Source: The Courier-Post
CAMDEN - Police officers who patrol this city followed a different path Saturday, joining residents in a march against racism.
Elected officials and religious leaders also took part in the peaceful demonstration, which followed the police-involved death of a Minneapolis man on Memorial Day.
Police Chief Joseph Wysocki, who previously described the video showing Floyd's death as "horrific," walked at the front of the march. He helped hold a banner that read "Standing in solidarity."
"We're proud to stand together with the residents we serve!" the police department said in retweeting a video taken during the march.
Read more: https://www.courierpostonline.com/story/news/2020/05/30/camden-police-administration-building-protest-george-floyd/5293075002/
This article was updated 10:08 a.m. ET May 31, 2020.
Hosts: I'm not sure if this meets the 12 hours standard.
Please let me know.
I did cover other issues there.
I left work at 7:45PM ET and I'm waiting for dinner right now so this will be short and to the point.
Excepting possibly certain small towns, this country is not a democracy. All levels of current government that I am aware of operate as a representative republic. Certain officials are elected in democratic election is the only democratic thing about the US.
I will indeed address changing culture and, to a degree, address your own duty to help. Clearly a charismatic and articulate person with knowledge and discernment could come on the political scene and relieve us of some of our difficulties by his/her leadership in the updating of our laws. I don't know what subjects you teach but every teacher has the opportunity to not only relay facts on the topics but to also inspire the class by relating material about the trailblazers in that area of study. Maybe science, maybe law, maybe writing or art. Today's students need to be inspired. Most all the Republicans I know (I used to be one) are not friends of change.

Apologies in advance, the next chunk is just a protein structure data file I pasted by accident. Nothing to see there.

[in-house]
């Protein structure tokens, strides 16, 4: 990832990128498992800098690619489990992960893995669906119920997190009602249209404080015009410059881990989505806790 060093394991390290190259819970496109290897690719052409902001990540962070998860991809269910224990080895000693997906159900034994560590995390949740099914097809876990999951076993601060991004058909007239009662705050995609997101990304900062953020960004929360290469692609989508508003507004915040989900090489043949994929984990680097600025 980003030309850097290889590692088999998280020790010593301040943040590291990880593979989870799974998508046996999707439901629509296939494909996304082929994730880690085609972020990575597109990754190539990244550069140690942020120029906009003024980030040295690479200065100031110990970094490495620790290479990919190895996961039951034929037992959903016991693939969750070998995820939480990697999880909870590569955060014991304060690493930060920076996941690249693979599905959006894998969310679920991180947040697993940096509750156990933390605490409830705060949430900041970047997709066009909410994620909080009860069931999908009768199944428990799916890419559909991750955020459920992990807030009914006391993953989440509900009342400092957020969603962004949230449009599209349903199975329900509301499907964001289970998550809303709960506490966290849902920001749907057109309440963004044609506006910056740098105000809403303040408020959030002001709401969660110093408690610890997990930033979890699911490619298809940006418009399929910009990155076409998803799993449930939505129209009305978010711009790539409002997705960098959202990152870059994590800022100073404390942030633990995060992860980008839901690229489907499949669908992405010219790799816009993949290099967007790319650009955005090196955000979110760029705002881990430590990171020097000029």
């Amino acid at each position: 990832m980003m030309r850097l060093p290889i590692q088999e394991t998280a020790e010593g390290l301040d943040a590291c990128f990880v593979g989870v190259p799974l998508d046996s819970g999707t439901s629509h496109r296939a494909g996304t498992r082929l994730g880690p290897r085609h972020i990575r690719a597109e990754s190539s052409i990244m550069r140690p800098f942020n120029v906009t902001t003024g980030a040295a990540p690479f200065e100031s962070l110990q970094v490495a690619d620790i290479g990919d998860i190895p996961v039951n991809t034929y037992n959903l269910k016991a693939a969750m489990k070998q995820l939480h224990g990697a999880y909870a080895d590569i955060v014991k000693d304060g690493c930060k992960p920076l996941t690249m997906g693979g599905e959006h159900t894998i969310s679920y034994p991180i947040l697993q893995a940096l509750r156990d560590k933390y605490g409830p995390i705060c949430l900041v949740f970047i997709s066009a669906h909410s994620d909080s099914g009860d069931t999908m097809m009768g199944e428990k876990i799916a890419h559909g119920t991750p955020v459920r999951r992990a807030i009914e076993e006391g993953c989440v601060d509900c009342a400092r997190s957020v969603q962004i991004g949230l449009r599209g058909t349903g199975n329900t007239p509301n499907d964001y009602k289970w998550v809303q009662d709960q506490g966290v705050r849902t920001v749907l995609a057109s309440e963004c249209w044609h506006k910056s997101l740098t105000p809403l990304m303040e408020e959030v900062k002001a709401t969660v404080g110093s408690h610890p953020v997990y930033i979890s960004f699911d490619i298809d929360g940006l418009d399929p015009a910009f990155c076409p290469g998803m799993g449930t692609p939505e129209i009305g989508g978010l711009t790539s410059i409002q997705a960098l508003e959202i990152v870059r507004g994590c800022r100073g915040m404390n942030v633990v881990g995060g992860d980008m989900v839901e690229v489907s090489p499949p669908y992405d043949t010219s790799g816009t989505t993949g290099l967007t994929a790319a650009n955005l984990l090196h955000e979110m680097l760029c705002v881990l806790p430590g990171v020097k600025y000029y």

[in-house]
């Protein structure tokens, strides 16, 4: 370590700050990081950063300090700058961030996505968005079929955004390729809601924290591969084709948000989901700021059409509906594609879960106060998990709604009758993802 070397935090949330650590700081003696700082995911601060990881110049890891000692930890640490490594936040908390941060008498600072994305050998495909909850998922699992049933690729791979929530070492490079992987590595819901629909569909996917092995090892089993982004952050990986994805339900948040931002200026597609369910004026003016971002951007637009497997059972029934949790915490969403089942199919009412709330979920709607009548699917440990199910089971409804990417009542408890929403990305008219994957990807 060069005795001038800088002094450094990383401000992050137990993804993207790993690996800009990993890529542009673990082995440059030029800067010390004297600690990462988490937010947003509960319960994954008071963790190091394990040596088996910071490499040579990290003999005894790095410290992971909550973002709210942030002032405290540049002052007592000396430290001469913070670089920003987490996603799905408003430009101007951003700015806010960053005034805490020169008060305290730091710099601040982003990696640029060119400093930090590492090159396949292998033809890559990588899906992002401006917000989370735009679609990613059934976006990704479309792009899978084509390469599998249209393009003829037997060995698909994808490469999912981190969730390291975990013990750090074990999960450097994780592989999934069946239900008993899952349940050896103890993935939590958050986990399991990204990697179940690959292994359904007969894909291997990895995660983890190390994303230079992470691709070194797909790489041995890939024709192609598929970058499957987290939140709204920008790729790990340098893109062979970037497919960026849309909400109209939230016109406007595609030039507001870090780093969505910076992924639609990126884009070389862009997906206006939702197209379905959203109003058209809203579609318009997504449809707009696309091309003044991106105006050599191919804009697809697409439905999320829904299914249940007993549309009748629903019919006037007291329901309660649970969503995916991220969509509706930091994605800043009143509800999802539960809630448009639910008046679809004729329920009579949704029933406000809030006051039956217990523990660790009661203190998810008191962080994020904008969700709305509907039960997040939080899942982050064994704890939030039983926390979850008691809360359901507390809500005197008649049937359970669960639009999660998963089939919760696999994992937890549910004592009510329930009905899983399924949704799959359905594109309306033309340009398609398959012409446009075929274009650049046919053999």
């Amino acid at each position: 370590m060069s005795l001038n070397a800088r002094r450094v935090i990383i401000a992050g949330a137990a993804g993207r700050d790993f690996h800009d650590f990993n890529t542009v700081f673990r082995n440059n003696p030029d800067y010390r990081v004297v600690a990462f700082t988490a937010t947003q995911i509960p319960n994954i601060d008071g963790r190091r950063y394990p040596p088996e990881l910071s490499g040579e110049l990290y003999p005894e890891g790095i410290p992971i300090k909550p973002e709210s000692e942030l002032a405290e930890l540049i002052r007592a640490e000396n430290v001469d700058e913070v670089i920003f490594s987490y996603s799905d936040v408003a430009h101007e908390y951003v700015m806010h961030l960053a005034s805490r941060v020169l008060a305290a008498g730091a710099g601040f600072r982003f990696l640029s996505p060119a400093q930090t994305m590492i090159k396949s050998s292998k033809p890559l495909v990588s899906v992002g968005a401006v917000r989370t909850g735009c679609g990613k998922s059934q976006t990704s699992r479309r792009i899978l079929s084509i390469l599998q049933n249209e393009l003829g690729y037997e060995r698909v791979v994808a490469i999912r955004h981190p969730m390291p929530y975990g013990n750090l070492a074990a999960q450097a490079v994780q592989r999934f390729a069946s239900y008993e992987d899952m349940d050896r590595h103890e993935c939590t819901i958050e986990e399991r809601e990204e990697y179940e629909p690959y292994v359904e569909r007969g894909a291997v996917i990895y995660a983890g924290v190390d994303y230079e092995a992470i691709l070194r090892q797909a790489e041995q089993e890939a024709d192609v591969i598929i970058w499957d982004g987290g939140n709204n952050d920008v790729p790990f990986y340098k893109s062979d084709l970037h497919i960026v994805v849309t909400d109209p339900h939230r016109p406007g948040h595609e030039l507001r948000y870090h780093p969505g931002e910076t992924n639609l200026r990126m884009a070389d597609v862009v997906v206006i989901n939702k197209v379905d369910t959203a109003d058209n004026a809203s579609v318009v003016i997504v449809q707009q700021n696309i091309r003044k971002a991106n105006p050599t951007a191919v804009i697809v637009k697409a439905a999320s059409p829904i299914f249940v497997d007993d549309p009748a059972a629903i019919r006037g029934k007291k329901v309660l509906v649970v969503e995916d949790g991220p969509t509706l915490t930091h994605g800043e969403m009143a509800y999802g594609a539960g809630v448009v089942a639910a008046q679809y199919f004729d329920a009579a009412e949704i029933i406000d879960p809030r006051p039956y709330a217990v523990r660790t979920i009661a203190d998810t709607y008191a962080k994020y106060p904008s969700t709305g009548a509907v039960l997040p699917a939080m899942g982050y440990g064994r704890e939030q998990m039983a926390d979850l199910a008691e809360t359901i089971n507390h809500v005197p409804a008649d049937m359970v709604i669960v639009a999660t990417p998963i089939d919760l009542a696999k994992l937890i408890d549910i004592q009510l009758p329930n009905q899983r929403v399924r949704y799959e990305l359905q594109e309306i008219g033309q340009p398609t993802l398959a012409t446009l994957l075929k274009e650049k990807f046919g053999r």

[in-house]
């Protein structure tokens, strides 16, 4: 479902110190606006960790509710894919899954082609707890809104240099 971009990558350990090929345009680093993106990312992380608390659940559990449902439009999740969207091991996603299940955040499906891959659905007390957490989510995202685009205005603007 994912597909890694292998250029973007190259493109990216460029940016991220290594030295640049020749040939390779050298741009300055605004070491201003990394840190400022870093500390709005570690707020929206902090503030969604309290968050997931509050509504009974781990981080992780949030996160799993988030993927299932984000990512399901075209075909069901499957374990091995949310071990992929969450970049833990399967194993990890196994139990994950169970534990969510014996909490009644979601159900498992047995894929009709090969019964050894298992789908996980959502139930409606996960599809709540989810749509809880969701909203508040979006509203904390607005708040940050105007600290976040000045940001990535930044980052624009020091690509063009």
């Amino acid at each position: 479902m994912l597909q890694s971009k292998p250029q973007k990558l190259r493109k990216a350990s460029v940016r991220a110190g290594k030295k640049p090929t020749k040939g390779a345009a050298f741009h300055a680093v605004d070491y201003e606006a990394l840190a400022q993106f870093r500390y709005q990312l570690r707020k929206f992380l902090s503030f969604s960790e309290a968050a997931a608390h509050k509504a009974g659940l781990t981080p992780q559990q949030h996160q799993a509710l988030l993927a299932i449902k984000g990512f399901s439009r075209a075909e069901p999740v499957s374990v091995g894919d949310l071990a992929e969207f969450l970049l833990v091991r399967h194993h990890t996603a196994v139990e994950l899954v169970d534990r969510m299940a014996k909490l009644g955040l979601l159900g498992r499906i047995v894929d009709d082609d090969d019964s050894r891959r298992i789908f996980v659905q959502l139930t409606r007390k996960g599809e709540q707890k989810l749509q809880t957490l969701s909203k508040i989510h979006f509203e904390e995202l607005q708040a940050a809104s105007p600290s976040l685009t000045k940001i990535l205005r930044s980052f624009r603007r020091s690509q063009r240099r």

This man has an inspiring story:
Albert P. Blaustein was professor of law at Rutgers (The State University of New Jersey) School of Law. He authored numerous scholarly works on the subject of constitutionalism including a sixvolume work on the U.S. Constitution entitled Constitution of Dependencies and Special Sovereignties. Blaustein helped draft more than 40 constitutions worldwide and visited many of those countries. In 1991, he helped to write the constitution for the Russian Republic. Professor Blaustein died in 1994.
In all areas of work and study there are inspiring stories to tell of those passionate about their work. Just because one is not paid as a professional does not make his efforts less admirable. I remember a quote from John Houseman: "What Mrs. Burns and many others are wrong about is the meaning of the word, which has to do with motivation, not quality. Remember "amo, amat, amas", the Latin verb "to love". The meaning of "amateur" is "he or she who does a thing for the love of it". There is no higher reason for singing than the love of doing it. In that respect, you do qualify as amateurs. And I salute you for it."
In high school I came loath history and I avoided it altogether in college. Today I eagerly read about history and those passionate enough to achieve historic significance.
You seem like a decent dude--I would appreciate a response to more than one of my points-(not all of them-nobody is perfect!)
I'm now going back to kitchen for some seconds and desert. Butter pecan ice cream...
By the way, what do you teach? Subject(s), grades...
At issue is a Maryland ban passed in 2013. In 2014 a US district judge upheld the ban saying: